FASHION: Black Representation on the Runway

That rare moment when you look and see a majority black representation on the runway. Via Pat McGrath Valentino Legacy Brothers #blackgirlmagic #blackmodels#blackmodelsmatter


Pat McGrath is a British make-up artist and the creative design director of Procter & Gamble beauty.

Born in 1970, she was raised in Northampton by her mother Jean McGrath, a Jamaican immigrant. Despite having no formal training, McGrath has become one of the most influential and respected make-up artists in the fashion industry, regularly directing the make-up for catwalk shows, advertising campaigns and editorial shoots for the world’s biggest fashion houses and publications.

McGrath has attributed her creativity to her mother, a devoted Jehovah’s Witness who was a keen follower of fashion and would quiz the young Pat on the different shades of eye shadow. “She trained me, basically, to do the shows, right there… look at the pattern, check the fabrics, look for the make-up – and begin,” she told Sarah Mower in Vogue in 2007. “She was always mixing up colours because there wasn’t anything out there for black skin,” added McGrath in an interview with TIME magazine in 2003. She has described her upbringing as “very religious, very conservative” and has spoken of her teenage fascination with the Blitz Kids – Boy George, Marilyn, Spandau Ballet – all of whom were famed for their outré make-up and whom she used to follow around the King’s Road. “We thought we were New Romantics, we’d get changed on the train and try to get into all those clubs,” she told the Guardian in 2008.

After leaving school, McGrath completed an art foundation course at Northampton College. She had planned to undertake a fashion degree but abandoned this when she met the stylist Kim Bowen, who invited her along to watch her work on shoots for The Face and i-D. Her big break came when she received a phone call asking her to go on tour in Japan with Caron Wheeler from Soul II Soul, whose make-up she had done one afternoon three years previously as a favor for a friend. “I left my job and went to Japan for three months, scared to death. I cried all the way there because I’d never been on a plane before and I was terrified,” she told the Observer in 2008. This opportunity led to McGrath working with i-D magazine’s fashion director Edward Enninful and, subsequently, being named beauty director for the title – a position which she holds to this day.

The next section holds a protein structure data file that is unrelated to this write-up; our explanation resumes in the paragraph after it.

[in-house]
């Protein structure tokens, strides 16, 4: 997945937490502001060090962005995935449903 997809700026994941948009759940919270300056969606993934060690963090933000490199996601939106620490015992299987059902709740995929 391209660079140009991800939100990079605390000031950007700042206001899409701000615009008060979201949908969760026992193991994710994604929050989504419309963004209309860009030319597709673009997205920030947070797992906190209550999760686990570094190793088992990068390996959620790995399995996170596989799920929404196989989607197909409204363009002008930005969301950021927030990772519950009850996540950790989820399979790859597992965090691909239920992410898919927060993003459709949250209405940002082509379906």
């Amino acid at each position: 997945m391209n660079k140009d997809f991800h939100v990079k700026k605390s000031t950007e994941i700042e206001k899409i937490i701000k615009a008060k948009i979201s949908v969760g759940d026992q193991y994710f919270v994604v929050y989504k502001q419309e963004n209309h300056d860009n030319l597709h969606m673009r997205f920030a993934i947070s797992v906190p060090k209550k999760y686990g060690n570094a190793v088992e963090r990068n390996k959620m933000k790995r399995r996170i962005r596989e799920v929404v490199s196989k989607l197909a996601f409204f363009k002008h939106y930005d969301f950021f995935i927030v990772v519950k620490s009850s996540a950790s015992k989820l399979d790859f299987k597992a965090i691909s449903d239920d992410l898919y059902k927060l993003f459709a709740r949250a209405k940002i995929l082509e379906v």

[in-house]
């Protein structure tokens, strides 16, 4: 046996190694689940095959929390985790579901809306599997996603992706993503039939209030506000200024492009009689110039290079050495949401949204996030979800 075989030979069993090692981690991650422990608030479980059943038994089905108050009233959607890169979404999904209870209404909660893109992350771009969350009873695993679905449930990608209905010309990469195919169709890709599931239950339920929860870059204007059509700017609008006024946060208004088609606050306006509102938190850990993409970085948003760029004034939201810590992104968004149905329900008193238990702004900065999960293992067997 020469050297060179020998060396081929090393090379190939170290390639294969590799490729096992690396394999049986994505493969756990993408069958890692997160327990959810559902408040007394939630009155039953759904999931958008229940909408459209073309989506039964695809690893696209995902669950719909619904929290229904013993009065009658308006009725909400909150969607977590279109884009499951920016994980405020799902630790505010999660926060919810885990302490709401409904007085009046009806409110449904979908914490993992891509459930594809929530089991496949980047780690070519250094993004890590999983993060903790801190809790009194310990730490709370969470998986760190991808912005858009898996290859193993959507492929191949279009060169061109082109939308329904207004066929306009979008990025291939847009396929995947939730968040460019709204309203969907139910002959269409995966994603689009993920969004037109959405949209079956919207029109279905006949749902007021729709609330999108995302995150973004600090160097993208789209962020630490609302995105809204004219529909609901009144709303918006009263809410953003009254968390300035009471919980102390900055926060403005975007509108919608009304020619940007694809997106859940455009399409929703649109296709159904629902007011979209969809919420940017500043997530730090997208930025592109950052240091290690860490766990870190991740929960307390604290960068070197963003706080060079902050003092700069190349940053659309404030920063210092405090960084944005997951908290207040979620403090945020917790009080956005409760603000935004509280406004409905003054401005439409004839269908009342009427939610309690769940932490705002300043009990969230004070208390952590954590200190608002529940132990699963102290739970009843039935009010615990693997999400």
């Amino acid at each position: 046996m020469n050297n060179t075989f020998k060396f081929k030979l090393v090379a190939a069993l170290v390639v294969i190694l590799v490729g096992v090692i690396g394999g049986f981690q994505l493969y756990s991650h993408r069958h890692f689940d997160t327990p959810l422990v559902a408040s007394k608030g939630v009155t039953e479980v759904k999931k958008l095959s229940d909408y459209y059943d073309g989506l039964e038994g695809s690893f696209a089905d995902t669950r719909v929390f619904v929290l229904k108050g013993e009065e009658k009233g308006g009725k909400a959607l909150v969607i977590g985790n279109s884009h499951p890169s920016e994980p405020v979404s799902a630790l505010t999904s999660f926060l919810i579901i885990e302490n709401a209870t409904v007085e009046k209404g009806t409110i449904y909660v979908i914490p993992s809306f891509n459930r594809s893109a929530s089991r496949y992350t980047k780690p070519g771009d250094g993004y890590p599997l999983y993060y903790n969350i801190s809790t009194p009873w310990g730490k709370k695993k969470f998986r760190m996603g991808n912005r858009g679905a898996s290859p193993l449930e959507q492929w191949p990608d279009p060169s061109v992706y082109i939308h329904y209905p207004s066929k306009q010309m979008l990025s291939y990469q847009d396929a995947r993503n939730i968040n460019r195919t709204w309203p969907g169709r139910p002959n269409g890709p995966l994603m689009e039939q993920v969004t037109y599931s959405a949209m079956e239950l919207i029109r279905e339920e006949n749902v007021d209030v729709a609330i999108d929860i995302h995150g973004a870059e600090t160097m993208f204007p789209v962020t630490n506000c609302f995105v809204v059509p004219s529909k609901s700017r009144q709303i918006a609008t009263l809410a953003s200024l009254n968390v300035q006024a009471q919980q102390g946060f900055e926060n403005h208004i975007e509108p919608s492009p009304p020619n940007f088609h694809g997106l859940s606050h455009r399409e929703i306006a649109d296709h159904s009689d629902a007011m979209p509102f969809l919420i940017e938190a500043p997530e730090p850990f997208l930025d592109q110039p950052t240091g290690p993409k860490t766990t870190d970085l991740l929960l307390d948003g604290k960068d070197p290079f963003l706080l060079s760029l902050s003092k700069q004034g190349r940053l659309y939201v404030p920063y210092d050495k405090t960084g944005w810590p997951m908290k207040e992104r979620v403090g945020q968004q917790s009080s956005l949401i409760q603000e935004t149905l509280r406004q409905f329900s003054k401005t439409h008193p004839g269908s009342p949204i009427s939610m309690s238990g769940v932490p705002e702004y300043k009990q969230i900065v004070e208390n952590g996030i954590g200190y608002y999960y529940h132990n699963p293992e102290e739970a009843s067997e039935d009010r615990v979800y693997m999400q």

Legacy Brothers is a lifestyle curation Organization within the fields of retail, high art and digital blogging, commenting themes of family and legacy.



Happy Birthday, Oprah!

Oprah Winfrey is 65 — and the icon isn’t slowing down in her remarkable career.

The media mogul has never hidden her love of surprising people and handing out lavish gifts as she told PEOPLE in March 2018 when she recounted the new way she tipped her housekeeper.

“This made me so happy recently: People never leave money for the housekeepers in a hotel,” she said at the time. “I usually just leave the money on the pillow, but this time I put it all over the room: under the desk, on the counter with the M&Ms, in the shower.”

She added, “As I was leaving, I was like, ‘Somebody is going to be happy today, yes!’”

Giving back to friends or strangers is nothing new for the former talk show host, who became famous in part because of the gifts she would give her studio audience during The Oprah Winfrey Show.

“Nothing makes me happier than to see other people in their purest moments of joy,” Winfrey shared. “Sometimes, honest to goodness, I’m just sitting around thinking, ‘What could I do to make somebody feel really good today?’”

She continued, “To be able to do that for somebody, that’s one of the great joys of my life.”

Another joy in her life? The Oprah Winfrey Leadership Academy for Girls in South Africa where she is simply Mom O.

They are my greatest, deepest joy,” Winfrey told PEOPLE recently. Opened in 2007, OWLAG, as it’s called, is a boarding school for young girls who have “been in the heart and heat of poverty.”

She added, “I wanted to build a school for girls who are like me.”

Winfrey was born in 1954 in Mississippi to her mother Vernita Lee, who was a teenager at the time, and Vernon Winfrey.

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Lee passed away on Thanksgiving Day at her home in Milwaukee at the age of 83. Winfrey told PEOPLE, “I knew my mother was dying” and found that music gave her the “opening to say what I needed to say” before her mother died.

“What I said was, ‘Thank you. Thank you, because I know it’s been hard for you. It was hard for you as a young girl having a baby, in Mississippi. No education. No training. No skills. Seventeen, you get pregnant with this baby. Lots of people would have told you to give that baby away. Lots of people would’ve told you to abort that baby. You didn’t do that. I know that was hard. I want you to know that no matter what, I know that you always did the best you knew how to do. And look how it turned out.’”

She added, “I feel complete. I feel really, really moved by all the people who’ve reached out to me. I got a really lovely note, just yesterday, from Jimmy Fallon (whose mom Gloria died in 2017) saying, ‘My mom’s up there, too, so if your mom has a party, tell her to call my mom.’ I feel like it was as sacred and as blessed as a passing can be.”



Retired Michigan couple wins $26 million in the lottery over nine years by using ‘basic arithmetic’